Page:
Regional District of Okanagan-Similkameen announced the availability of a specialized text service to communicate with 911 call-takers by text.

Text to 911 service now active in Okanagan-Similkameen

This service is called Text with 911 (T9-1-1) and is being delivered in the central and southern interiors.

On Wednesday the Regional District of Okanagan-Similkameen announced the availability of a specialized text service that allows people who are deaf/deaf-blind, hard-of-hearing or speech impaired to communicate with 911 call-takers by text.

This service is called Text with 911 (T9-1-1) and is being delivered by E-Comm — the emergency communications centre responsible for answering 911 calls in the central and southern interiors — in partnership with local emergency service agencies. The service is available throughout the Central Okanagan, North Okanagan, Central Kootenay, Columbia-Shuswap, Okanagan-Similkameen, Thompson-Nicola, East Kootenay, Kootenay-Boundary and Squamish-Lillooet regional districts.

(read more: New service allows text)

“T9-1-1 is a vital connection to police, fire and ambulance and enables quick communication between a Deaf caller and emergency services,” said Gordon Rattray, treasurer of the Okanagan Valley Association of the Deaf (OVAD). “In the past deaf people were limited by communication barriers and would have to use phone relay or TTY (telephone typewriter) which would take five or 10 minutes longer. The OVAD is very excited to have T9-1-1 in the interior regional districts and we look forward to helping promote the availability of this service with the DHHSI community. We’re proud of this enhancement to emergency services that E-Comm provides.”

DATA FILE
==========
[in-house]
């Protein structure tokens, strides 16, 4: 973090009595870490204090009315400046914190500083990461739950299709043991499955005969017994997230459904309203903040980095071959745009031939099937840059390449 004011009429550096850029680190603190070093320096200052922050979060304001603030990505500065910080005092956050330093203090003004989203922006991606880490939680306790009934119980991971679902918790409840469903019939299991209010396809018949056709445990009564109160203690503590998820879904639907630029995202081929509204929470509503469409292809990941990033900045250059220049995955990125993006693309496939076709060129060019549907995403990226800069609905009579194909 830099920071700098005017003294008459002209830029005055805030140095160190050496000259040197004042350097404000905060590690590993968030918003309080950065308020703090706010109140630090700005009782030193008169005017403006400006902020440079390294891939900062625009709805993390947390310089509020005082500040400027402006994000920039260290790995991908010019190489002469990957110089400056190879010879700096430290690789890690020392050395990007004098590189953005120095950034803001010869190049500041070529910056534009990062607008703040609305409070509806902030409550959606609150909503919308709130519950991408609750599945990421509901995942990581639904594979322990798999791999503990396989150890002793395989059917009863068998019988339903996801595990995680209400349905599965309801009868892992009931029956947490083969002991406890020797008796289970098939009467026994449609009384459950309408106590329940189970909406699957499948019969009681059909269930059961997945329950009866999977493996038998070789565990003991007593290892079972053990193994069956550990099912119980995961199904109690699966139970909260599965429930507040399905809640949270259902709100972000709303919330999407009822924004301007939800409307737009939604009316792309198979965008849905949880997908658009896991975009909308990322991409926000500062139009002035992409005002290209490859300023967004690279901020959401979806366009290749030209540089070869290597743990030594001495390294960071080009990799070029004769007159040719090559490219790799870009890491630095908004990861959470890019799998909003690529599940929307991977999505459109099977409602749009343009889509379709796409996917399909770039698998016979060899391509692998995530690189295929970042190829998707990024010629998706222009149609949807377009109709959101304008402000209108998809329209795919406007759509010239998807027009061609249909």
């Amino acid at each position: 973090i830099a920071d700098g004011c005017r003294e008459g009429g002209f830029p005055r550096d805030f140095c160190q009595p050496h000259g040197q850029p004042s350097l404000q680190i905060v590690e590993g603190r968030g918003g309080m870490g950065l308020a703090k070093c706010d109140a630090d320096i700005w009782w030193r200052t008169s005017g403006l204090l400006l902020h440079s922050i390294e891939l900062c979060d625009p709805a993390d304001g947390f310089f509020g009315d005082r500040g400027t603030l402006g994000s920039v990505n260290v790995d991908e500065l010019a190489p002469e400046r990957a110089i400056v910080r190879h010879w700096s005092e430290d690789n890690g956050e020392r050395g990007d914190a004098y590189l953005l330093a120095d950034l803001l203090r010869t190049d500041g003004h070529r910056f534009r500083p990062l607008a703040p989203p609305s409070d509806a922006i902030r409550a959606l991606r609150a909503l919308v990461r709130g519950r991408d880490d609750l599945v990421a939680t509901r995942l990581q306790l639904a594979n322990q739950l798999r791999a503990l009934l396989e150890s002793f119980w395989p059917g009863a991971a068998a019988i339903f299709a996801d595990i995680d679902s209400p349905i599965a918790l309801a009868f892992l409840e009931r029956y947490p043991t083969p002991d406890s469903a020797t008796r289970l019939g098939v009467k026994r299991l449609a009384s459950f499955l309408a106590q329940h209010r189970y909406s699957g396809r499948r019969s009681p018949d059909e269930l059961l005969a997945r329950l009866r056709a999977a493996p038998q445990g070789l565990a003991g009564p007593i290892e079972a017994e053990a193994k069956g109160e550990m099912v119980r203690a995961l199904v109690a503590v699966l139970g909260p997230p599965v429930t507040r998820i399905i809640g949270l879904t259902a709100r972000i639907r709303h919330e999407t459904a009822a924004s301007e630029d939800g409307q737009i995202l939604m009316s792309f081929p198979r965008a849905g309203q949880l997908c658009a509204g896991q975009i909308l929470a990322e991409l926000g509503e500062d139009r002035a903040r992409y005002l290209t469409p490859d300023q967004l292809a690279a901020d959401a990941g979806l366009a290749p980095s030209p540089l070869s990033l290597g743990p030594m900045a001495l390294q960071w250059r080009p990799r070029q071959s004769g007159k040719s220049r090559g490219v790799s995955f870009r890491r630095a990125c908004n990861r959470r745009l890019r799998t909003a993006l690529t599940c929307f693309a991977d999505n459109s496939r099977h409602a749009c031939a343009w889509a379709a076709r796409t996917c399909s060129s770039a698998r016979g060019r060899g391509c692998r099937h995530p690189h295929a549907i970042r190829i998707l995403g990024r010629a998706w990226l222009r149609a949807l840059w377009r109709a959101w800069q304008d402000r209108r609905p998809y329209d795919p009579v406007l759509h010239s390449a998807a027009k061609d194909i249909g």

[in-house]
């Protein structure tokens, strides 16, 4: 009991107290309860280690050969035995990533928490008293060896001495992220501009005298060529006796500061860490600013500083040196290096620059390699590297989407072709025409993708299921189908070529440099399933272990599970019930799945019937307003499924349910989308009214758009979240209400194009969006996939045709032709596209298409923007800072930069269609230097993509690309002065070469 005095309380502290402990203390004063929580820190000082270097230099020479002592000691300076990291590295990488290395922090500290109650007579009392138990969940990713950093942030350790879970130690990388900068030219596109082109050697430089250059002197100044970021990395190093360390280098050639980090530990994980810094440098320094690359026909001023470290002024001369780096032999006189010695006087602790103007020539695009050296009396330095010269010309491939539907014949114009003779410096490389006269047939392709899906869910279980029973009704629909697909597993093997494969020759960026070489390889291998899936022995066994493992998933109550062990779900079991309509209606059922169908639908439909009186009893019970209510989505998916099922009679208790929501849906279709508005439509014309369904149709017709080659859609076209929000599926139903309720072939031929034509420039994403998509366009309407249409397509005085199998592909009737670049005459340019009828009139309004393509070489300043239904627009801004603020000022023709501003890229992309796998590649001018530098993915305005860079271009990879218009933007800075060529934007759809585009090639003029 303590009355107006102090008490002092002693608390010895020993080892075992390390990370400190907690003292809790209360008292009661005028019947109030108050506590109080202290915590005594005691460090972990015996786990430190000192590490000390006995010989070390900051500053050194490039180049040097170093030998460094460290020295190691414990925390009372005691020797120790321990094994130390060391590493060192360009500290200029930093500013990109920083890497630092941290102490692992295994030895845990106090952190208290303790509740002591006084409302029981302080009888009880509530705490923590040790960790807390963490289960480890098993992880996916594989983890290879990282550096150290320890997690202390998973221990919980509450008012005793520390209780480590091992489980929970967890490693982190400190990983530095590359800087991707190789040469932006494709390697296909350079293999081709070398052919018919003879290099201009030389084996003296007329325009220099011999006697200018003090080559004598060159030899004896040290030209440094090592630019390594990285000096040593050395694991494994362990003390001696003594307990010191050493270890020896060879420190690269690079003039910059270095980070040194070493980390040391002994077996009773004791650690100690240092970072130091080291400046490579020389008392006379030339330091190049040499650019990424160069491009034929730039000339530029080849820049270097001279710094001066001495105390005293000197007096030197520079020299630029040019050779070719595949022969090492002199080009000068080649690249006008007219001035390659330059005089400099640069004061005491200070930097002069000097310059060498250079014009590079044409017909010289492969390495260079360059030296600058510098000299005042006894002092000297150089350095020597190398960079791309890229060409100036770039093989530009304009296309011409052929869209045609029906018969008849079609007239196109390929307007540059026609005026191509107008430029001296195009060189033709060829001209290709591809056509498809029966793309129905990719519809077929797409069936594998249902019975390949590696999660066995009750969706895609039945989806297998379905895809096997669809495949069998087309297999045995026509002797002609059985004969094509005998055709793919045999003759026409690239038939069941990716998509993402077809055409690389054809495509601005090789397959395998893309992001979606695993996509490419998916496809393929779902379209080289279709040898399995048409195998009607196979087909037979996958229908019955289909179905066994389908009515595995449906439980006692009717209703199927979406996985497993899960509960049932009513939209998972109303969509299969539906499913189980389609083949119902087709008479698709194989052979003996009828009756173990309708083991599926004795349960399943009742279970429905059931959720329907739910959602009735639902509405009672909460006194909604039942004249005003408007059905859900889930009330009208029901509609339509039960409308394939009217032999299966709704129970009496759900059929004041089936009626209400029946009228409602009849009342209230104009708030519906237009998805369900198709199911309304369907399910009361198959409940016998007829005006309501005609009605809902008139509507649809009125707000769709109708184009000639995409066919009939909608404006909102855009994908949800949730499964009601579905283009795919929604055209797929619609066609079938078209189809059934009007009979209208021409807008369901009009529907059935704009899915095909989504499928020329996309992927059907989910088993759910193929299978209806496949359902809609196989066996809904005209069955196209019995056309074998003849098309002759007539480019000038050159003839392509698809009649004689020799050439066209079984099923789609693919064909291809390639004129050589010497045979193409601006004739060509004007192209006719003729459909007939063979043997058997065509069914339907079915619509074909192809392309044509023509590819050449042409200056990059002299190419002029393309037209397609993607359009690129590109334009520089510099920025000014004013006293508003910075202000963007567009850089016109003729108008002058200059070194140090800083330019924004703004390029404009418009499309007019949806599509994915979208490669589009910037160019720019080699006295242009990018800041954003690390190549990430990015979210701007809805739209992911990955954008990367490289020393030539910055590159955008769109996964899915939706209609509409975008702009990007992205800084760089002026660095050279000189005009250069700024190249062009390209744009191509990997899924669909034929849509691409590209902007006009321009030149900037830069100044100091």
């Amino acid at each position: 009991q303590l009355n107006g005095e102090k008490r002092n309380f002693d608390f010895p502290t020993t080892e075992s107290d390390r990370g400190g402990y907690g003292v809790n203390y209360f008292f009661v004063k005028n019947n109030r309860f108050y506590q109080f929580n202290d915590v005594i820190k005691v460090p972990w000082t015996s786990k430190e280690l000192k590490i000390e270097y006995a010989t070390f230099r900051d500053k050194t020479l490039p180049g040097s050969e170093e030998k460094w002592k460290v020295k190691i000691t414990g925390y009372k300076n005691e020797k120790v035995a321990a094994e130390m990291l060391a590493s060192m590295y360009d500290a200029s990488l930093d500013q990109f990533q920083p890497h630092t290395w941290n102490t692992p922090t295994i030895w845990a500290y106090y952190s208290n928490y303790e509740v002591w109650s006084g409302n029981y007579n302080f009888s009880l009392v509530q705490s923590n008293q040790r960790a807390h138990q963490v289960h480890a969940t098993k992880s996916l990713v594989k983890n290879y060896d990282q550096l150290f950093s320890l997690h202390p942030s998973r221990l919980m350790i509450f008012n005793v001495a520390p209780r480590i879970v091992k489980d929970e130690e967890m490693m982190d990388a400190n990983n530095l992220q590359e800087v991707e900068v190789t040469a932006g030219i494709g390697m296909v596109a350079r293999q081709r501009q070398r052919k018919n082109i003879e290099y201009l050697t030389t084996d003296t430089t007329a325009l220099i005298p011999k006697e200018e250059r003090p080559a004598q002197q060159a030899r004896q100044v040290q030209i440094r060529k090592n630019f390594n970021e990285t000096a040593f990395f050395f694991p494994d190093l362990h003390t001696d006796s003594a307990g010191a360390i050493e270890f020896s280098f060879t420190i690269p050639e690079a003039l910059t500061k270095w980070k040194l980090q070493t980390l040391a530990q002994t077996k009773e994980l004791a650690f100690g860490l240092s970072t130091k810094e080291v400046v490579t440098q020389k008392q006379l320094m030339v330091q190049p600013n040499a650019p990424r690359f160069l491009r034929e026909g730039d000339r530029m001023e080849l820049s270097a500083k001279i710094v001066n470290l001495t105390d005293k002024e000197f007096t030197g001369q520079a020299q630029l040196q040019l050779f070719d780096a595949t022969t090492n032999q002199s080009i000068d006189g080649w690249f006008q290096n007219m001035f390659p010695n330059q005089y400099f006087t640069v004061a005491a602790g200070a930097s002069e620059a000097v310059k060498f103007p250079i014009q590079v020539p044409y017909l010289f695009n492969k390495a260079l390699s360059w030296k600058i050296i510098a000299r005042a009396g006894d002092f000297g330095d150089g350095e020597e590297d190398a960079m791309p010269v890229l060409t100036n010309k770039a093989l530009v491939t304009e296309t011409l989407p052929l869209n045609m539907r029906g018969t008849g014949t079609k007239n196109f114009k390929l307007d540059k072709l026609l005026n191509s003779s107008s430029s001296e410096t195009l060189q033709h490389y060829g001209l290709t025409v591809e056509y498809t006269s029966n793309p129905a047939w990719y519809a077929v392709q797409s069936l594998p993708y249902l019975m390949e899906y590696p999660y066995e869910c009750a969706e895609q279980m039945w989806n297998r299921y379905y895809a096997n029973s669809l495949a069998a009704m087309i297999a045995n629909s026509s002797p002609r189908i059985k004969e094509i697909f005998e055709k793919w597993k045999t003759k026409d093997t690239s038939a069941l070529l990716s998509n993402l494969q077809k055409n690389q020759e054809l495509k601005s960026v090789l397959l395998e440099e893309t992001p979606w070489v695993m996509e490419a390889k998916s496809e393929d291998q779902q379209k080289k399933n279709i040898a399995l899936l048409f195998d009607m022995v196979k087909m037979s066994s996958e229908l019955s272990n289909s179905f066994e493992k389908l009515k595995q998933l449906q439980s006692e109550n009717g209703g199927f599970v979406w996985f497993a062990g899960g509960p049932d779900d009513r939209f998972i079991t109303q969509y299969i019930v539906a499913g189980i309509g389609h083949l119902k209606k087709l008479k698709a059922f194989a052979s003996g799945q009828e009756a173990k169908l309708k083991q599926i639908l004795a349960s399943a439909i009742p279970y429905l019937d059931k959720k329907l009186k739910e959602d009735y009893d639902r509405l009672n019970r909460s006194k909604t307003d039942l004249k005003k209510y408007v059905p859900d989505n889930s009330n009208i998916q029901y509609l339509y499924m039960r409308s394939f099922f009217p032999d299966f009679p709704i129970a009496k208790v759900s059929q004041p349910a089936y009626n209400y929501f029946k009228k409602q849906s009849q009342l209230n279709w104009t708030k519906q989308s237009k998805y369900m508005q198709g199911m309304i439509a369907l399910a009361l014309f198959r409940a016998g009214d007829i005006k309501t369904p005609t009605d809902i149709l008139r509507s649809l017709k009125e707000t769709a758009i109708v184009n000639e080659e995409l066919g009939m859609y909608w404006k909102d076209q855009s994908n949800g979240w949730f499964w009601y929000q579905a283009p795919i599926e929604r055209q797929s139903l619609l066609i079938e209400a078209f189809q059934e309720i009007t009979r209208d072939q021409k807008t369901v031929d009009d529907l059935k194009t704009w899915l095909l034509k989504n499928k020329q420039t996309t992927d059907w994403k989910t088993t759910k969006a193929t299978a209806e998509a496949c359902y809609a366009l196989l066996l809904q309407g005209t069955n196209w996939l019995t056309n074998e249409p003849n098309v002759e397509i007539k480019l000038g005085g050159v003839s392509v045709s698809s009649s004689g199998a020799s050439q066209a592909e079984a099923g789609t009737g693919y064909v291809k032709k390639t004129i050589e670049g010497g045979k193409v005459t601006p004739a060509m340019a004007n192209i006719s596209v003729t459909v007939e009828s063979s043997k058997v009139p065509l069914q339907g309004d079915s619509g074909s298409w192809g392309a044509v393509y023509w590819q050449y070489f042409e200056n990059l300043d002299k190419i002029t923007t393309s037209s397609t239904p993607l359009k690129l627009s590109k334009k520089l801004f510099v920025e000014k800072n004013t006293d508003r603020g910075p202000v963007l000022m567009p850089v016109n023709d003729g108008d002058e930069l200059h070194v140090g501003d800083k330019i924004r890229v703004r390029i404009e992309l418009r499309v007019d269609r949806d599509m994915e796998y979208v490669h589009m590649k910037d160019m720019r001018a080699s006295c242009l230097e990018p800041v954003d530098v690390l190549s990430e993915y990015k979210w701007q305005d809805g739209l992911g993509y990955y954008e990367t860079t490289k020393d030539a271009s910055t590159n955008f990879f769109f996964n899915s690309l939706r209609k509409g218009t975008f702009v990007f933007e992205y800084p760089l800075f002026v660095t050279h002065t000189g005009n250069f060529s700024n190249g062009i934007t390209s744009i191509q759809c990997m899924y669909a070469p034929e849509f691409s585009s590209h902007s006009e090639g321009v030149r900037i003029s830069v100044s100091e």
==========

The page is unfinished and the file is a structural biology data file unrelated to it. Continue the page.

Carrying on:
T9-1-1 allows any DHHSI person who has pre-registered their cellphone with their wireless carrier to communicate with police, fire and ambulance call-takers via text during an emergency. Callers must first place a voice call to 911 in order to establish a voice network connection and initiate the special messaging technology.

“The Regional District Directors are excited about the T9-1-1 launch,” said Mark Pendergraft, RDOS chair. “This is a progressive piece of technology that is being offered to RDOS citizens, visitors and people traveling in our region. We are striving towards all citizens in all communities being able to communicate with emergency services if required.”

When E-Comm receives a 911 call from a DHHSI person who has pre-registered for the service, an alert will trigger at the 911 centre to indicate there is a DHHSI caller on the line. The 911 call-taker will then launch the special messaging system, allowing them to communicate with the caller through a special text session. This will ensure they get the emergency service they need.